A pedestrian passes closed stores at a market in Paris.

Photographer: Nathan Laine/Bloomberg

French economic output is plateauing at 5% below pre-crisis levels, according to the Bank of France, adding to signs the country’s recovery from lockdown is faltering.

The central bank’s monthly survey of some 8,500 companies showed little change between August and September in the level of activity in industry, services and construction. Business leaders’ comments on the outlook indicate no pickup in October either, it said.

Plateauing

French economic activity is 5% below pre-crisis levels

Source: Bank of France

After a sharp rebound when the government ended confinement measures in May, the French economy has shown signs of weakness in recent weeks. A resurgence in the number of coronavirus cases and a return of partial lockdown measures in some areas are making businesses and consumers increasingly wary about the near future, surveys show.

European Central Bank President Christine Lagarde has also expressed concern. She warned this week that the V-shaped recovery “we all longed for and hoped for” in the euro area will develop a “second arm,” and singled out France and Spain as faring particularly poorly.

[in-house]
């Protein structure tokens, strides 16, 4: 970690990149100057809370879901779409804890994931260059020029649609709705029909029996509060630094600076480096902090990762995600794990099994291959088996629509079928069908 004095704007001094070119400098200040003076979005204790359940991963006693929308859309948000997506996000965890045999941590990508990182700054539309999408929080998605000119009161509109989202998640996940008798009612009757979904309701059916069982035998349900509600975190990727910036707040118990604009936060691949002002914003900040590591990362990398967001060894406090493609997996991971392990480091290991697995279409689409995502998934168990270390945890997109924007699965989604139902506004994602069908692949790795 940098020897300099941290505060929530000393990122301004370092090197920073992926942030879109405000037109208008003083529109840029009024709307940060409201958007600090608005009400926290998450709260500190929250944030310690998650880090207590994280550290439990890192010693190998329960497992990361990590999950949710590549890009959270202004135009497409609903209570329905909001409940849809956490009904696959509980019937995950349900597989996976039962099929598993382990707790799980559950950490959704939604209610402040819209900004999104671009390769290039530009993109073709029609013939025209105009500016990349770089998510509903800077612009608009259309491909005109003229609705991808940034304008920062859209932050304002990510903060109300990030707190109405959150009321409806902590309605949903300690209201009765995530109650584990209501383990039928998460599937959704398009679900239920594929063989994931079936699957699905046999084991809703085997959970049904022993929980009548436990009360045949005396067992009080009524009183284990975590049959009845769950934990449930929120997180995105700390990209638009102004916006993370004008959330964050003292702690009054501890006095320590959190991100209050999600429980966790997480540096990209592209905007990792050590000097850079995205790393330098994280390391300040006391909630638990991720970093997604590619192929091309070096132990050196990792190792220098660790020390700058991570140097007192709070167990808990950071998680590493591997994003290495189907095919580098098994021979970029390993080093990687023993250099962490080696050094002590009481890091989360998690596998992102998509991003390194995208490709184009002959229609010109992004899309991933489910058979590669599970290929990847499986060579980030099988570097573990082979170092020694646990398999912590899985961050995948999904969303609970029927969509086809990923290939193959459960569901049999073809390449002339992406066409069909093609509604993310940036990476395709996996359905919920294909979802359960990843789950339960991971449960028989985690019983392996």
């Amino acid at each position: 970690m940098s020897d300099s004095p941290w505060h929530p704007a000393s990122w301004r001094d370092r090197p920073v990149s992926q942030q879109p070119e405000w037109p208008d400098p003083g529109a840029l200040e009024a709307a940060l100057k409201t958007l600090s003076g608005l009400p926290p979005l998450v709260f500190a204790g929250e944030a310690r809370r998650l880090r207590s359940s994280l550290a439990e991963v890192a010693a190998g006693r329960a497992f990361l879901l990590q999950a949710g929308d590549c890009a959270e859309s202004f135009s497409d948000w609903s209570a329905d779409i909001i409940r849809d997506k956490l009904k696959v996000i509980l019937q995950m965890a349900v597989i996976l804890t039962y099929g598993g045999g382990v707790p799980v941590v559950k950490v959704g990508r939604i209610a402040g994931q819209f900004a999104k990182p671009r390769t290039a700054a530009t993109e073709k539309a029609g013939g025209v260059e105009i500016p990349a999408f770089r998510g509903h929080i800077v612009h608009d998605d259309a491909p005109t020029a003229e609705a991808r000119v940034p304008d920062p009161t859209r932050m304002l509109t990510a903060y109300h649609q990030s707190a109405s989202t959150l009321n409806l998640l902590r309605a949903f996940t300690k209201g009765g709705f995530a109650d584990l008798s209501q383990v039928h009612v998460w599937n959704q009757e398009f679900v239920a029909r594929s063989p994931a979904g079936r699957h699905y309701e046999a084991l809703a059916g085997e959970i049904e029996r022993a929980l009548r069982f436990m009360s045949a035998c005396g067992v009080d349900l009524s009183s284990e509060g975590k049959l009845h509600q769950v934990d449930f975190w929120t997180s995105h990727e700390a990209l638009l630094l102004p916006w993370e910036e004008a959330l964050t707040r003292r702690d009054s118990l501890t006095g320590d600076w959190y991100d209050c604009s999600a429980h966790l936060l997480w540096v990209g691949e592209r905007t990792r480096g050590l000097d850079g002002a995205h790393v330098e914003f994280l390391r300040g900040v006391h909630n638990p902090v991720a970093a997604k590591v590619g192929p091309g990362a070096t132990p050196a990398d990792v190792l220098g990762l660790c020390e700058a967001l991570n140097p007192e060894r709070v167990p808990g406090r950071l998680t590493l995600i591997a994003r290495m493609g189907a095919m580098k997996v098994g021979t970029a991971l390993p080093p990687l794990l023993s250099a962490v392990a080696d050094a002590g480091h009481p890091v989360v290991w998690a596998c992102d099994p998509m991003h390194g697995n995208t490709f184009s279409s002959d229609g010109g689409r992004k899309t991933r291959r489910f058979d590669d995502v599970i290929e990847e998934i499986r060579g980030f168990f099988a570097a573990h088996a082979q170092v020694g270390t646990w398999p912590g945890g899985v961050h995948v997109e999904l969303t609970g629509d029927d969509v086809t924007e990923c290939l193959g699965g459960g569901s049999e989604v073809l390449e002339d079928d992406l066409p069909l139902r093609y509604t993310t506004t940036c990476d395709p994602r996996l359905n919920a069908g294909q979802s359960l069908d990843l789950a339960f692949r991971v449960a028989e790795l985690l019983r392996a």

French President Emmanuel Macron said late Wednesday his government will announce more restrictions on Thursday, similar to those in Marseille and Paris where bars have been shuttered.

“When we ask them about October, businesses are overall cautious: they expect their activity to be stable again, but the mention greater uncertainty, notably in the most affected sectors,” Bank of France Governor Francois Villeroy de Galhau said in comments to Agence France Presse.

Despite the flattening of the recovery in September, the central bank reiterated its forecast for a 16% rebound of gross domestic product in the third quarter. There are still significant disparities between sectors, it said. Most are nearing normal levels of activity, while automotive manufacturing, hotels, restaurants and recreational activities are still significantly affected by the crisis.

— With assistance by Zoe Schneeweiss

(Adds comments from Bank of France Governor Villeroy in sixth paragraph)

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